The idea in adding depth and creating camp competition was that the veterans were a known quantity, and any young untested player who was going to play ahead of that veteran was going to have to perform at a higher level than what it had taken in years past to start.
For example, Herndon was in the cornerback mix along with Cortland Finnegan and rookie first-round choice Michael Griffin. Finnegan, a seventh-round pick from ’06, won the job with a strong camp and preseason.
“That’s a good thing,” Reinfeldt said. “We know that Kelly has a certain level, so we know for Cortland to be playing, he has to be playing really well. We’ve kind of raised the benchmark for the club at certain positions.”
The same thing goes for the defensive line where Bryce Fisher and Simon have helped push the likes of Antwan Odom, Tony Brown, Randy Starks and Travis LaBoy.
The competitive fight comes during the week to see which players at which position will be active on game day.
“We were very fortunate in that we are deactivating healthy players that have played in the league and have been starters and played for us,” Jeff Fisher said. “That’s not good for them, but it’s good for the team.”
Safety Chris Hope, who was vocal about the lack of depth when he first joined the team in ’06, agrees that the competition in camp and the depth is rock solid now.
“Vinnie Fuller and I were talking before the Monday night game that the coaches’ decisions on who to have active and who not is a tough one. Now you have a situation where a lot of guys backing up here are former starters, some of them former first-round picks,” Hope said.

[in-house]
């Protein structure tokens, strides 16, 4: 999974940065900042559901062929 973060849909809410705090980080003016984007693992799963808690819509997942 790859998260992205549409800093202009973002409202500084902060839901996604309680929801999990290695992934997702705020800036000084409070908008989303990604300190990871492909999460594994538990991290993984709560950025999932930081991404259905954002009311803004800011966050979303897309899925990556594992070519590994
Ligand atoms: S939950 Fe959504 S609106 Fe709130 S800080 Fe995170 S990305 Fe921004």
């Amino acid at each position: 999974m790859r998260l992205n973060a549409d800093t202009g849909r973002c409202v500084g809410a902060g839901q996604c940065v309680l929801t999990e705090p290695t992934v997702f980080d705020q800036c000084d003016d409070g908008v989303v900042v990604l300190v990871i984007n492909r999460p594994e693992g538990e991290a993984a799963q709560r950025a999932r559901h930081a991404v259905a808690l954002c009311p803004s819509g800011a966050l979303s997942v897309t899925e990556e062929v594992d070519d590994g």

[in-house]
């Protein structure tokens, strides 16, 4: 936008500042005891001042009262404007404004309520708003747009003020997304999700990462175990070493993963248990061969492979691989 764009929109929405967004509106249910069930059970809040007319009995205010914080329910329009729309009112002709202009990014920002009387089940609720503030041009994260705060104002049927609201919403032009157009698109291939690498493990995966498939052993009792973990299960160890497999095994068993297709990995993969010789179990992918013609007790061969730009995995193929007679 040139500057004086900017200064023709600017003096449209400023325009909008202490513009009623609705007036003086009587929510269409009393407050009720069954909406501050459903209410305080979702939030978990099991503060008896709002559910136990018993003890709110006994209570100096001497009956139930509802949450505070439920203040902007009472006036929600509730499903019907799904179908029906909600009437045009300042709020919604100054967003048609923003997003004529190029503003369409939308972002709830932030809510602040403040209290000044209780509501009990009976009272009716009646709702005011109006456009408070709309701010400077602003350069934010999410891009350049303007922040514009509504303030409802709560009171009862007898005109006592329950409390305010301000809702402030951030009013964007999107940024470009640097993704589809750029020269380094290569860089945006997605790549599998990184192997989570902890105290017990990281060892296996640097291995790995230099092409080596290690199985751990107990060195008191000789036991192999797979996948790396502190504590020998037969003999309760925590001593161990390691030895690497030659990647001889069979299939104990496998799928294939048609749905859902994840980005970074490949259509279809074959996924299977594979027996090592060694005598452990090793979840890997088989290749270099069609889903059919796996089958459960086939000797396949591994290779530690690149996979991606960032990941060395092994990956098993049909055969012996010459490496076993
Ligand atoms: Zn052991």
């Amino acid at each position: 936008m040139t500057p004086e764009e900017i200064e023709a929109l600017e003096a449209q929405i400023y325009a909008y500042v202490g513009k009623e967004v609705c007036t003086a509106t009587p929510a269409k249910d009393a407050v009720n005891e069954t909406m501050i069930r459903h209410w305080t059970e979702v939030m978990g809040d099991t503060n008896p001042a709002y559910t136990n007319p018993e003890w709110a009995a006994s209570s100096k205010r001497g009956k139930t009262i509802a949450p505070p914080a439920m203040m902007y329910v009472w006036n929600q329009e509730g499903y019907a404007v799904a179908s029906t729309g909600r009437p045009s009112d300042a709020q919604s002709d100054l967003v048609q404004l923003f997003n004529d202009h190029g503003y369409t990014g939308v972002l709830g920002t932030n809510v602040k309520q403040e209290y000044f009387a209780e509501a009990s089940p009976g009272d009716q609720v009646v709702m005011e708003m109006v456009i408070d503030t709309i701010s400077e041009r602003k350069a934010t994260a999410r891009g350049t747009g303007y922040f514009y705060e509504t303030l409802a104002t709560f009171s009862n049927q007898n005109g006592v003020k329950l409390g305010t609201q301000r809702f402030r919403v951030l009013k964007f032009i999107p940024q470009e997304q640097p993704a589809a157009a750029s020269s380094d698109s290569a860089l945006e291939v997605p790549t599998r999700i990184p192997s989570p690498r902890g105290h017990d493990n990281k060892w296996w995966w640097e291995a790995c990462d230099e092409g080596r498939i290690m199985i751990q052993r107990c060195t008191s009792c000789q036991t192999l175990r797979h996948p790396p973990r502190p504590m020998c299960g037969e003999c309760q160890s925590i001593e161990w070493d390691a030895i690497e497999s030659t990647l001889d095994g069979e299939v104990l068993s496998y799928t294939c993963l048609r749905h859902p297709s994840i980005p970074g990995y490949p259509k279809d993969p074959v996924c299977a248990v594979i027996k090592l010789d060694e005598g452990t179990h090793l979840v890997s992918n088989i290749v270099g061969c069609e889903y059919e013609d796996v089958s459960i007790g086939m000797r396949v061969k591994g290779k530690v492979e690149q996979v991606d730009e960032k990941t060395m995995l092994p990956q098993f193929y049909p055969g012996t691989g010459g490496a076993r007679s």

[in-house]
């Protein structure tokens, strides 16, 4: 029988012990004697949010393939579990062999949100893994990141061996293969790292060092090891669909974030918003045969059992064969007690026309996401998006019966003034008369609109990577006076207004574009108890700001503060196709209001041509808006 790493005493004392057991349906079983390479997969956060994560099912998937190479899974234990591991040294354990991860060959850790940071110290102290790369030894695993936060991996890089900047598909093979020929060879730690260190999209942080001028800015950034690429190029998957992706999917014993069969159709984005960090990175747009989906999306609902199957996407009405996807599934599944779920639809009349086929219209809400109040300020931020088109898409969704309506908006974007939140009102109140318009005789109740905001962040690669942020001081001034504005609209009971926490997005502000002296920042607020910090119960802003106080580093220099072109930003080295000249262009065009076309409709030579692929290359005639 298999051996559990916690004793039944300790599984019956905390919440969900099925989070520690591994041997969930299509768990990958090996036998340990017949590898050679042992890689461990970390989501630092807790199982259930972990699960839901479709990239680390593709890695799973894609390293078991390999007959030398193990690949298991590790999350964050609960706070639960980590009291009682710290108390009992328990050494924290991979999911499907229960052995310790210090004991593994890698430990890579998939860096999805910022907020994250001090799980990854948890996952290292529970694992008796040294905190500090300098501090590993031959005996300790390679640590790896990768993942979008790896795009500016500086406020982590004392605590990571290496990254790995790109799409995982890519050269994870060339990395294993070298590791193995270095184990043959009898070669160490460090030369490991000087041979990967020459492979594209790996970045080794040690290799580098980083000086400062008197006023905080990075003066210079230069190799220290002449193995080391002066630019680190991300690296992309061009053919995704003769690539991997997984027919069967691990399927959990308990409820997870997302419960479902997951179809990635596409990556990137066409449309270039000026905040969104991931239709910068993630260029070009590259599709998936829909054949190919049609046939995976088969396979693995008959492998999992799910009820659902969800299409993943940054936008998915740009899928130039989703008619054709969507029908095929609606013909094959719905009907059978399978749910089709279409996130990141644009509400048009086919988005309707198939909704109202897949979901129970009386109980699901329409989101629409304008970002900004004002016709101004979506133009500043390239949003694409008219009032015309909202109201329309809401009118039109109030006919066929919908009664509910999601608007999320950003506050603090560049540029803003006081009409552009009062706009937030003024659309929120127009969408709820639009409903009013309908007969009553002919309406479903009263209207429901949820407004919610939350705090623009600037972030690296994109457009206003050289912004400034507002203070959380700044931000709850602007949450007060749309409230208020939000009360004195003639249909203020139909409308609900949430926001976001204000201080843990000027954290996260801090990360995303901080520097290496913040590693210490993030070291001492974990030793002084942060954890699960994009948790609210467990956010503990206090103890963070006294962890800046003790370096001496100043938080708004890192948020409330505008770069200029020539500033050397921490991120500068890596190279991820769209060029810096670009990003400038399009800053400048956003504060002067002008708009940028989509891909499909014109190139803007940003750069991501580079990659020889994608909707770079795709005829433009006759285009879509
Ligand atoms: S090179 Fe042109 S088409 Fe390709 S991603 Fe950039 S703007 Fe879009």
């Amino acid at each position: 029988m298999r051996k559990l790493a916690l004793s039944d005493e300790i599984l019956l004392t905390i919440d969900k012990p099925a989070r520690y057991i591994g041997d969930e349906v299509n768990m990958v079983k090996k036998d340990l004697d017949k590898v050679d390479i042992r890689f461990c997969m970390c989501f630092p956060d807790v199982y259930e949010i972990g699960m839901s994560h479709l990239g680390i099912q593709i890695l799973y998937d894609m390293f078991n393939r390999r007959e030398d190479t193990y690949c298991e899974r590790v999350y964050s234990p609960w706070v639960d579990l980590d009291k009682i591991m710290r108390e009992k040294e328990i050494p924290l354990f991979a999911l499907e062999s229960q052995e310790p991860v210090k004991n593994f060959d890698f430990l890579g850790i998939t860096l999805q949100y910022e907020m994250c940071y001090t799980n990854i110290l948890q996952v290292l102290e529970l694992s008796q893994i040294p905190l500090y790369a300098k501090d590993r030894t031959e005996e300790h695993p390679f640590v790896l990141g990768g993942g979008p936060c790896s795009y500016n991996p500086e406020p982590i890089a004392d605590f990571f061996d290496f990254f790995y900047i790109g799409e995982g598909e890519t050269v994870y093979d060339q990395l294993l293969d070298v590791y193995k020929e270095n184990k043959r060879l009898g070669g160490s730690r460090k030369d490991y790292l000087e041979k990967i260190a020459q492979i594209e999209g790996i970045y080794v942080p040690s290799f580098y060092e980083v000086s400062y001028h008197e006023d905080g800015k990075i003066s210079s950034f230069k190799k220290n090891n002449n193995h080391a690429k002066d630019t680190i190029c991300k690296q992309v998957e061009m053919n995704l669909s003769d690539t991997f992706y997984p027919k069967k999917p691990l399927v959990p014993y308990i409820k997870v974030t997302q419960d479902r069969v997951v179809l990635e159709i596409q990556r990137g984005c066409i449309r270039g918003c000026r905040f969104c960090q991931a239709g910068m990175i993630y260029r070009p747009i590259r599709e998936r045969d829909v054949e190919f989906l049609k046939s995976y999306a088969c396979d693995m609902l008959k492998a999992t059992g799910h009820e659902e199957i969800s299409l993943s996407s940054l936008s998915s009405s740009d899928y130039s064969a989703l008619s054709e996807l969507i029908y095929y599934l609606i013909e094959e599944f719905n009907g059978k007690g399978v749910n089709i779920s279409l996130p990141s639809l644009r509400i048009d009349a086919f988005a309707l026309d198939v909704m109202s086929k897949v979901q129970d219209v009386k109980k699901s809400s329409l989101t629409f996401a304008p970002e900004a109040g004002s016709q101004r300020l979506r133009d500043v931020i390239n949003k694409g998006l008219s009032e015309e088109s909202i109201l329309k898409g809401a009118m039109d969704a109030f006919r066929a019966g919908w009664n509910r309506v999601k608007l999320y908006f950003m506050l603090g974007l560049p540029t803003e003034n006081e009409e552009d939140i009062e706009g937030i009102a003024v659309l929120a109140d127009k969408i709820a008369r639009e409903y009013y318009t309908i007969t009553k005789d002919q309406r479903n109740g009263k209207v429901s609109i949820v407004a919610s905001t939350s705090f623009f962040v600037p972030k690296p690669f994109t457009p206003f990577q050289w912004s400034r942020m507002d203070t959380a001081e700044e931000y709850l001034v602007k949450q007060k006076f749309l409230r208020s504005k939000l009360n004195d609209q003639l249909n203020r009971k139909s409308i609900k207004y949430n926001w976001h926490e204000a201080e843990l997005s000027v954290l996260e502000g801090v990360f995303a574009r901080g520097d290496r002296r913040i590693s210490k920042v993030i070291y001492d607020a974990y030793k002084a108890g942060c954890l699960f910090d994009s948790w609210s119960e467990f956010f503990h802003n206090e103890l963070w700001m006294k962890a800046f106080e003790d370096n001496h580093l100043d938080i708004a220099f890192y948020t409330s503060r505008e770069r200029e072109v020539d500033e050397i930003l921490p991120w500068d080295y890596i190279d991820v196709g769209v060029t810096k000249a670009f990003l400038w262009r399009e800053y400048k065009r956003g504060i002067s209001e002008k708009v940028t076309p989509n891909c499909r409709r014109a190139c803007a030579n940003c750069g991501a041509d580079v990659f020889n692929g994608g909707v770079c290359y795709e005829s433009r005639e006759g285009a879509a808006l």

Hope said the competition in training camp helped pull the team together. It was also a sign of the team’s solid depth that when players like Lamont Thompson and Courtney Roby, who had contributed in years past and had played well enough in preseason to make the team were on the outside looking in.
“It was a situation where not everybody who was here and working and making plays was going to make this final roster. We didn’t have room for everybody,” Hope said.
Thus far, Reinfeldt likes the way things are shaping up.
“Overall, I think we’re pleased with how they’ve been answered,” Reinfeldt said. “I think they’ll continue to be answered along the way. And if it doesn’t work, we have different alternatives and different choices if it doesn’t come out quite the way you’d like it.”
APPEAL: Albert Haynesworth will appeal the fine handed down by the NFL for his throwing of Jacksonville running back Maurice Jones-Drew to the ground in the season opener. Haynesworth was fined $5,000 by the NFL and drew a 15-yard penalty on the play.
PRACTICE SQUAD MOVES: The Titans re-signed receiver Biren Ealy to their practice squad Wednesday afternoon and also added tight end Jamie Petrowski back as well. Both were let go last week, Ealy from the 53-man roster and Petrowski from the practice squad. To make room, the Titans waived punter Glenn Pakulak and running back Quinton Ganther.